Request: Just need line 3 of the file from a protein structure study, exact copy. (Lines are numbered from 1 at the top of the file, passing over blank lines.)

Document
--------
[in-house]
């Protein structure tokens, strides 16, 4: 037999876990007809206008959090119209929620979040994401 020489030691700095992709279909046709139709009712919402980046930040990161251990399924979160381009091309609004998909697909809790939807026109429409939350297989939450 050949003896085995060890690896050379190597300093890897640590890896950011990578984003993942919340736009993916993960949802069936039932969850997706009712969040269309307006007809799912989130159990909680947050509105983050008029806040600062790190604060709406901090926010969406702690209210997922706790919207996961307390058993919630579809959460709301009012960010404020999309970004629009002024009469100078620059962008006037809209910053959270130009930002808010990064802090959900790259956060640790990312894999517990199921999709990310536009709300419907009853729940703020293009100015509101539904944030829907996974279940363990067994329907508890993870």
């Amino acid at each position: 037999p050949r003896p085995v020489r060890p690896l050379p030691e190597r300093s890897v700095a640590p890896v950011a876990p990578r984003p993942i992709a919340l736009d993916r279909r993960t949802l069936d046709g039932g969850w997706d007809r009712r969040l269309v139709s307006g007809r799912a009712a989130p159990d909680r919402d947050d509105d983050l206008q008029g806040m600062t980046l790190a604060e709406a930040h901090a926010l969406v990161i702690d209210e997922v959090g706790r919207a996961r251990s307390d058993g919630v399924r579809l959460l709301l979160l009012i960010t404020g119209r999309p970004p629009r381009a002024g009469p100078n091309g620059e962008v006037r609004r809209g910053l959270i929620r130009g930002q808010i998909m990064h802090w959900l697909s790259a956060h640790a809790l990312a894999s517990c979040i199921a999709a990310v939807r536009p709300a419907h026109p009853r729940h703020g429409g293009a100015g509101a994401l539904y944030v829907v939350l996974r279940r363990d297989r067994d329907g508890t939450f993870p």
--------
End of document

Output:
């Amino acid at each position: 037999p050949r003896p085995v020489r060890p690896l050379p030691e190597r300093s890897v700095a640590p890896v950011a876990p990578r984003p993942i992709a919340l736009d993916r279909r993960t949802l069936d046709g039932g969850w997706d007809r009712r969040l269309v139709s307006g007809r799912a009712a989130p159990d909680r919402d947050d509105d983050l206008q008029g806040m600062t980046l790190a604060e709406a930040h901090a926010l969406v990161i702690d209210e997922v959090g706790r919207a996961r251990s307390d058993g919630v399924r579809l959460l709301l979160l009012i960010t404020g119209r999309p970004p629009r381009a002024g009469p100078n091309g620059e962008v006037r609004r809209g910053l959270i929620r130009g930002q808010i998909m990064h802090w959900l697909s790259a956060h640790a809790l990312a894999s517990c979040i199921a999709a990310v939807r536009p709300a419907h026109p009853r729940h703020g429409g293009a100015g509101a994401l539904y944030v829907v939350l996974r279940r363990d297989r067994d329907g508890t939450f993870p």